With a large proportion of the UK working population having been on furlough in 2020, money has been pouring into money savings accounts from people whose outgoings have fallen as a result of the coronavirus crisis. Figures from the Bank of England in August showed that £16bn was deposited in June from private firms and households. Since March an additional £175 billion was deposited with banks, more than the cumulative total in most years. In the year to February 2020, a total of £98.3 billion was deposited, an average of around £8 billion per month.
So where has it gone? Most has gone into instant access accounts where, thanks to the base rate falling to record lows in March, returns are almost non-existent across the board, especially if you are a private company. Everyday savers are being offered just 0.01% on easy access deals – meaning banks rewarding savers just 50p interest for holding £5,000 for a year. According to the Bank of England the average rate on cash deposits has fallen to just 0.13% (now we’re talking! That’s a whopping £6.50 you make over a year).
However, not everyone is settling for these returns. Over the last decade sophisticated investors having been moving into the peer-2-peer and bond markets and even during Covid-19 confidence has remained high towards alternative investments.
This form of investment isn’t new. Issuing bonds and creating a debt between a lender and a borrower has been used for centuries and is the cornerstone of sovereign debt, with countries issuing bonds to finance economic recovery or just to balance the books. In response to Covid-19, the UK Debt Management Office (DMO) said in April it planned to issue £180 billion ($222.43bn) of government debt between May and July to finance the unprecedented measures to avert the collapse of the UK’s economy.
And its not just in the UK, The Wall Street Journal reported in July that US investors withdrew a net $41.62 billion from US stock funds and invested a net $79.35 billion in bond funds.
Bonds are not for everyone. With higher returns there are higher risks, and some are only available for certain investor classes such as Sophisticated or High Net-Worth investors as most bonds are not covered by the Financial Services Compensation Scheme. But with new technologies such as block-chain giving easier access and greater transparency and bonds paying higher rates of return, investors are looking to these more attractive, higher risk investments.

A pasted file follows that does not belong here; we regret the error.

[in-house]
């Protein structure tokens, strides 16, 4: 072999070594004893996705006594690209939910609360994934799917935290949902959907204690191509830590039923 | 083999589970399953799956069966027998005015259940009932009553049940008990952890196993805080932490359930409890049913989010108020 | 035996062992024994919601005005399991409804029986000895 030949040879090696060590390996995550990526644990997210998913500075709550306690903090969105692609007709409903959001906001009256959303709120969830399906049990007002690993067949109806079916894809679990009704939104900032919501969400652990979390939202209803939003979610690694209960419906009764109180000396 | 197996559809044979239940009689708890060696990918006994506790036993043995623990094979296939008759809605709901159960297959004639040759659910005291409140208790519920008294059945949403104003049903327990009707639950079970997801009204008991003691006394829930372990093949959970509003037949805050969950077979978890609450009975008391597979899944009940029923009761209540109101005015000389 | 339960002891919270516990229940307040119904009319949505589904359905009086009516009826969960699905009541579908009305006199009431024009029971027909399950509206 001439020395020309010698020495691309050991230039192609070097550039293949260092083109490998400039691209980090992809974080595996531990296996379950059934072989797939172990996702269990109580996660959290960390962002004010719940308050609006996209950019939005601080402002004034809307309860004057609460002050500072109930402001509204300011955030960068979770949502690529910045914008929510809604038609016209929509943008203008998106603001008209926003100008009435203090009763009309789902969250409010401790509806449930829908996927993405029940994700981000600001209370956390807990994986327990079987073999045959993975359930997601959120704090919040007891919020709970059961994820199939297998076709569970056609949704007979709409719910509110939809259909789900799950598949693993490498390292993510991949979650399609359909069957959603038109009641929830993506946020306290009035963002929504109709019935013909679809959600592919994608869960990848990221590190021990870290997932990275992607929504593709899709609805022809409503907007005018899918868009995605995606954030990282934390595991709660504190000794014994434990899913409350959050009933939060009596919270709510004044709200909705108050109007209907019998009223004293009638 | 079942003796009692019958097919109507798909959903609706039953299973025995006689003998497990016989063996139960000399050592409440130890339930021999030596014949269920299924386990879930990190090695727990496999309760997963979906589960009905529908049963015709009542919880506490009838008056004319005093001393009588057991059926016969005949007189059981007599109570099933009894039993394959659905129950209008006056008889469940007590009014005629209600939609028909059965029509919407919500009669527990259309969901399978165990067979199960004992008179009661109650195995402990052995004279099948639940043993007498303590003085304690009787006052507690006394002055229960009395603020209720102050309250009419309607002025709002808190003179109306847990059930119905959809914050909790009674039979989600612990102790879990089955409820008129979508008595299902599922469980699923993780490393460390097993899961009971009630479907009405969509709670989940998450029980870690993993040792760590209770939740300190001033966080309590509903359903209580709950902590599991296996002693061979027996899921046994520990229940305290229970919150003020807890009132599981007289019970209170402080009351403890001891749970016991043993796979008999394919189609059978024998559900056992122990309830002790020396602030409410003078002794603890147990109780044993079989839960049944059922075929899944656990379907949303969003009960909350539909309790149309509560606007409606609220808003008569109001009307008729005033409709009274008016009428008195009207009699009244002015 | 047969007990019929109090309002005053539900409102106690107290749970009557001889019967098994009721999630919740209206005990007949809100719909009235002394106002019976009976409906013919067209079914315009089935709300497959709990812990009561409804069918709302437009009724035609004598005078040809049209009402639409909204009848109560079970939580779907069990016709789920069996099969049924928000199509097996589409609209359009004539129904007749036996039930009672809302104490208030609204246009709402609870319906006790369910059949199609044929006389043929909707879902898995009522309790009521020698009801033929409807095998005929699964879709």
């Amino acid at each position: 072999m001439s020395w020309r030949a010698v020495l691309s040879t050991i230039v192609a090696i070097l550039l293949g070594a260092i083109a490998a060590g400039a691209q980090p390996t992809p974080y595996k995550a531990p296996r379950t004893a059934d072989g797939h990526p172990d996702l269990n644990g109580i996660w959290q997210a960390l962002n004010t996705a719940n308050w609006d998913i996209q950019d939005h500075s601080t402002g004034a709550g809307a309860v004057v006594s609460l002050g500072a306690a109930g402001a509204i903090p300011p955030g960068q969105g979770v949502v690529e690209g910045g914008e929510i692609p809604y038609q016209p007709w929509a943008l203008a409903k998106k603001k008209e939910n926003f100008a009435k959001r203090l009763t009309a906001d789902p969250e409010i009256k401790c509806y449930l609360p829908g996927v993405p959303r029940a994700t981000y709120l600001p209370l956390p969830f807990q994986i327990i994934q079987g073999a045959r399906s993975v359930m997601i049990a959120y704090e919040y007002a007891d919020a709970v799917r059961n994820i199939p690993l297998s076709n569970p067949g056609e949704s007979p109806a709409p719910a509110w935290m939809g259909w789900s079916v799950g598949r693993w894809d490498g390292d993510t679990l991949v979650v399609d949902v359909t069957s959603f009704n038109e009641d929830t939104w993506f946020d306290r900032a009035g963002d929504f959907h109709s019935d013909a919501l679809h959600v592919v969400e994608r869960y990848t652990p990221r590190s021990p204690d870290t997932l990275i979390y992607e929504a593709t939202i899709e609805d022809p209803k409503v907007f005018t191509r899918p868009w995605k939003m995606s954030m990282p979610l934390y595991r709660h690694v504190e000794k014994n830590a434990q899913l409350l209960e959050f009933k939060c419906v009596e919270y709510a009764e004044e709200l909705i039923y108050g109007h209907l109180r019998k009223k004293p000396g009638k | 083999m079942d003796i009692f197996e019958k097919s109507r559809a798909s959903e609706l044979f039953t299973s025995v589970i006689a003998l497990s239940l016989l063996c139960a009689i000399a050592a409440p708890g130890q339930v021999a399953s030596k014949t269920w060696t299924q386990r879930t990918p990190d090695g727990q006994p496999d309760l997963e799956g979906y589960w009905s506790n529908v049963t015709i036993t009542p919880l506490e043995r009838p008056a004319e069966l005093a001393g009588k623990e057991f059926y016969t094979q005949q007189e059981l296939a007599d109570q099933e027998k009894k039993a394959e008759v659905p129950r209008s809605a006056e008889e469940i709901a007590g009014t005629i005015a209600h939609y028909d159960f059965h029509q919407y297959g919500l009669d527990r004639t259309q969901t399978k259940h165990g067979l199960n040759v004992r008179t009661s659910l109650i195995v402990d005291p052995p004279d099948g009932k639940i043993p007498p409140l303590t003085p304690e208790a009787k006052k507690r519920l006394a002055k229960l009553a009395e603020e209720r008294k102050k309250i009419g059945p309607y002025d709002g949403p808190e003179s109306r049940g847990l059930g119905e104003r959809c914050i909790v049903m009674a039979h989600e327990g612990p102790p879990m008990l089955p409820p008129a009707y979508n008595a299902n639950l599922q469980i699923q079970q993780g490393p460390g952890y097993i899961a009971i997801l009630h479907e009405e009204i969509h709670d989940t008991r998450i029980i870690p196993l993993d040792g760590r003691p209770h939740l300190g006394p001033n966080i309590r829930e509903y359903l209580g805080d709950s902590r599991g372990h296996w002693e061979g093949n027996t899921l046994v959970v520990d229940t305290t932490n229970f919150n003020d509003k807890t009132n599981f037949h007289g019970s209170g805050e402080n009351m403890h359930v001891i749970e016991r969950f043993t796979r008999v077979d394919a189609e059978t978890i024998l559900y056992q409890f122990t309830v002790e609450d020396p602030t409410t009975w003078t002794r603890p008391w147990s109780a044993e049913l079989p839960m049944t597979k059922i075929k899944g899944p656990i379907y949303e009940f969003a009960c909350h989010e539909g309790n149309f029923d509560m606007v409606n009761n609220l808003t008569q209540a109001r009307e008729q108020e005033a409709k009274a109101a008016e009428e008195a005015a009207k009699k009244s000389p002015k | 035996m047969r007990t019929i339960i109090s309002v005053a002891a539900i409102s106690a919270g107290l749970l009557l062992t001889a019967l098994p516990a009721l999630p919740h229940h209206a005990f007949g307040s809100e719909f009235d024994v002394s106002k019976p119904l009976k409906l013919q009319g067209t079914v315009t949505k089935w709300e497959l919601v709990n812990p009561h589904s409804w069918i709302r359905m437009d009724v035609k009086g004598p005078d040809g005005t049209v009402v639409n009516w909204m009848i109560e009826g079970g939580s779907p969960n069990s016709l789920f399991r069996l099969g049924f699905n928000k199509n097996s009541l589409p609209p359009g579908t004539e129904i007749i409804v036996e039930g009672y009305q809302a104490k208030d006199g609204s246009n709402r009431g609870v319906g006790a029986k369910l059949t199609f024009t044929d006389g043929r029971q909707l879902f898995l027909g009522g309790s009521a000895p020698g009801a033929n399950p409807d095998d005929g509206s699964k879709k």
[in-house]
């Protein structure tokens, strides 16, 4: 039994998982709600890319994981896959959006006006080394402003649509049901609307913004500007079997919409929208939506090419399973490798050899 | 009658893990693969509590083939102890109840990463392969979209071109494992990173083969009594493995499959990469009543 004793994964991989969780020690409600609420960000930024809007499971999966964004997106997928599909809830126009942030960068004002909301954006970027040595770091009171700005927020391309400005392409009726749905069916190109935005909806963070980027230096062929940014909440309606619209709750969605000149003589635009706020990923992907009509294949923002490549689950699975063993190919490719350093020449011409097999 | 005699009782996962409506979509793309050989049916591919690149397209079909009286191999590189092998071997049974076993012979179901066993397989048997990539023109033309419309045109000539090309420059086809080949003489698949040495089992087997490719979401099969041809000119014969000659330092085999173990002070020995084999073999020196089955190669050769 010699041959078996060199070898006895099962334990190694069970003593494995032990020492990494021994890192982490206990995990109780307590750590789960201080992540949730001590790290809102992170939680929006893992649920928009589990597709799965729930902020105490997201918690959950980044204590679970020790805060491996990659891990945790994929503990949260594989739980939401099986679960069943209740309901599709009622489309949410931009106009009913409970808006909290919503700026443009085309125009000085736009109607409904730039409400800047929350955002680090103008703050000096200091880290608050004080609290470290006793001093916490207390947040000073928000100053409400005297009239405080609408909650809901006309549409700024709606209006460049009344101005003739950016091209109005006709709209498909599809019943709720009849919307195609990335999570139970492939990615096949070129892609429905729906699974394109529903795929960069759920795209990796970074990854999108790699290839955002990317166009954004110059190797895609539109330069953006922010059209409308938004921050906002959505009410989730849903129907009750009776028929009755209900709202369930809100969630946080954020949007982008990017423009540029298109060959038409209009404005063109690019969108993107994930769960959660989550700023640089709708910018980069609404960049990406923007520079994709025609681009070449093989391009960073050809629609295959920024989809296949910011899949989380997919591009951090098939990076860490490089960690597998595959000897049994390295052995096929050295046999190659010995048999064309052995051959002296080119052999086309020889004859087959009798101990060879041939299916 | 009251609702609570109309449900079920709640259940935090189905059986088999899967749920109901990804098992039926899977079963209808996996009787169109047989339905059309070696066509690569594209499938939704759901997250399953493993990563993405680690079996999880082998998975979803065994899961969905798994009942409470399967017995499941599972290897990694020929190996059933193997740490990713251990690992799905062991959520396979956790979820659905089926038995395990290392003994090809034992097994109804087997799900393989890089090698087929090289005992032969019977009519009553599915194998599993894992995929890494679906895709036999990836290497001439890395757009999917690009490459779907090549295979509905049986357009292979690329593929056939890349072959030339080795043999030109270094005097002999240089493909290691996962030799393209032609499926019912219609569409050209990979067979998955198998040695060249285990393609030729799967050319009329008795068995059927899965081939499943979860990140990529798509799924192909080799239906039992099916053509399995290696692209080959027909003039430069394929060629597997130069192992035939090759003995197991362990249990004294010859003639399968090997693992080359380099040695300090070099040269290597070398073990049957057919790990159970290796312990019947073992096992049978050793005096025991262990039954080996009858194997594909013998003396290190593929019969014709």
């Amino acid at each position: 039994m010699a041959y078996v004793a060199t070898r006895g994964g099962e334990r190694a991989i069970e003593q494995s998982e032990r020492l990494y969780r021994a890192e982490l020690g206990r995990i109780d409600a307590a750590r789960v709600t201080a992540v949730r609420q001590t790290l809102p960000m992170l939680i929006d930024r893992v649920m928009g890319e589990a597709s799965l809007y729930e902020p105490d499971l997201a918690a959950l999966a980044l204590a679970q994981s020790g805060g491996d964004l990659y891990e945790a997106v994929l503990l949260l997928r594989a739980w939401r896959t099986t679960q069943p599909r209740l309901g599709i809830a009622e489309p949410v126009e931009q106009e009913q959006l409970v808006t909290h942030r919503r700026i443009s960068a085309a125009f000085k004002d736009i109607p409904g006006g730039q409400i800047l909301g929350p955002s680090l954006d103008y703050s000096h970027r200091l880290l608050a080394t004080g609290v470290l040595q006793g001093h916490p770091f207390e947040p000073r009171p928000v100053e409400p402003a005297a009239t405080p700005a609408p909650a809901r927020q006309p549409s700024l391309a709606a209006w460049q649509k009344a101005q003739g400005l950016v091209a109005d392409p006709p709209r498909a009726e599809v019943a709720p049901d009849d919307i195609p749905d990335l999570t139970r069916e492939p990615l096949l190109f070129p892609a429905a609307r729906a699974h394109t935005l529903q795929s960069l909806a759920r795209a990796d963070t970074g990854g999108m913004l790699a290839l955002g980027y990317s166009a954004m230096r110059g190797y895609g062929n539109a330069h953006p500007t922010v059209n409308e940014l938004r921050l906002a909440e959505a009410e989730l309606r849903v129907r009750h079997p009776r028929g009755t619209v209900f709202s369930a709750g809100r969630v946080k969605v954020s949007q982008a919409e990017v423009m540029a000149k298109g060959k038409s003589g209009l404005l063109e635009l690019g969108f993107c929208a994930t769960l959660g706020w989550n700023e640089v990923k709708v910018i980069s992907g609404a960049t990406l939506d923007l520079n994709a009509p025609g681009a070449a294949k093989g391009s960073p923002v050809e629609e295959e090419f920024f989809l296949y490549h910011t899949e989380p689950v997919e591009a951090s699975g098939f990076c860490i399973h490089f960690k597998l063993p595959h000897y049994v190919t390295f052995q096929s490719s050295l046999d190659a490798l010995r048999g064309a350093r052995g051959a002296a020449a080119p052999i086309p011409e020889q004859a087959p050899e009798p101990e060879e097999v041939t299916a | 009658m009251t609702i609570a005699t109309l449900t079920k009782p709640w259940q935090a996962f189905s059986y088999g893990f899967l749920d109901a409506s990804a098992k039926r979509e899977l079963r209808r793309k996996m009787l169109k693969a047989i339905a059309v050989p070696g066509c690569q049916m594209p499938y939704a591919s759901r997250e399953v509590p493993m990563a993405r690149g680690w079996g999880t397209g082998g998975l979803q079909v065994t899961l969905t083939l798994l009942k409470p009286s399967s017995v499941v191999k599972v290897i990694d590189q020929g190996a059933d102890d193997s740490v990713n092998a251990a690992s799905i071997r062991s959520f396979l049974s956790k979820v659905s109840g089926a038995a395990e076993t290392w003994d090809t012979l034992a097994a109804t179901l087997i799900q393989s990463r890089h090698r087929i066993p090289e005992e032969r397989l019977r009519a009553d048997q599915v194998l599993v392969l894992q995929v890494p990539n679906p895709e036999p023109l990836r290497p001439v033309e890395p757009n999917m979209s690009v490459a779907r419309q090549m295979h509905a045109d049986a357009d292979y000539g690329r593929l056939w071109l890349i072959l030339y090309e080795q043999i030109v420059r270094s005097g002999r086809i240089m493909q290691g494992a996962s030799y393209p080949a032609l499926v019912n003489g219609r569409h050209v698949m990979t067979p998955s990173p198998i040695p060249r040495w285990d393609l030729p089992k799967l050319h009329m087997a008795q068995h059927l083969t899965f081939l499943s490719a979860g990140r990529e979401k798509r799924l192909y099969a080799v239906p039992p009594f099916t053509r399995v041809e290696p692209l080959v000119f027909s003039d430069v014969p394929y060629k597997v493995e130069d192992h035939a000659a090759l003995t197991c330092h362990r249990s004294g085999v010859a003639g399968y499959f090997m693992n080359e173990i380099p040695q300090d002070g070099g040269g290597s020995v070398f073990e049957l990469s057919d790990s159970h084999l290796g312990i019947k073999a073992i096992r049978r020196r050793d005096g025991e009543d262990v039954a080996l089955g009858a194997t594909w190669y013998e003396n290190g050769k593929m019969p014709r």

Being responsible post Covid-19 is going to be the key to financial advisors and investment firms. First and foremost protecting investors, the FCA has made it clear that looking after these clients is of paramount importance and defines the key drivers of vulnerability as: health, life events, resilience, and financial capability.
We should not underestimate how important financial advisers and IFAs will become over the coming months. Huge amounts of fear and uncertainty abound, and advisers are ideally positioned to calm nerves and help clients regain control of their finances. As most people are still based from home, this is a good opportunity to turn client ‘spare’ time into client ‘financial planning’ time.
With little value on the high street and low rates for cash deposits, make sure you do the same if you are looking to the bond market. Don’t just look at the rate but also look at the projects or company the bonds are invested into. And look how the bonds are issued are they simple bits of paper or are the listed on recognised exchange.
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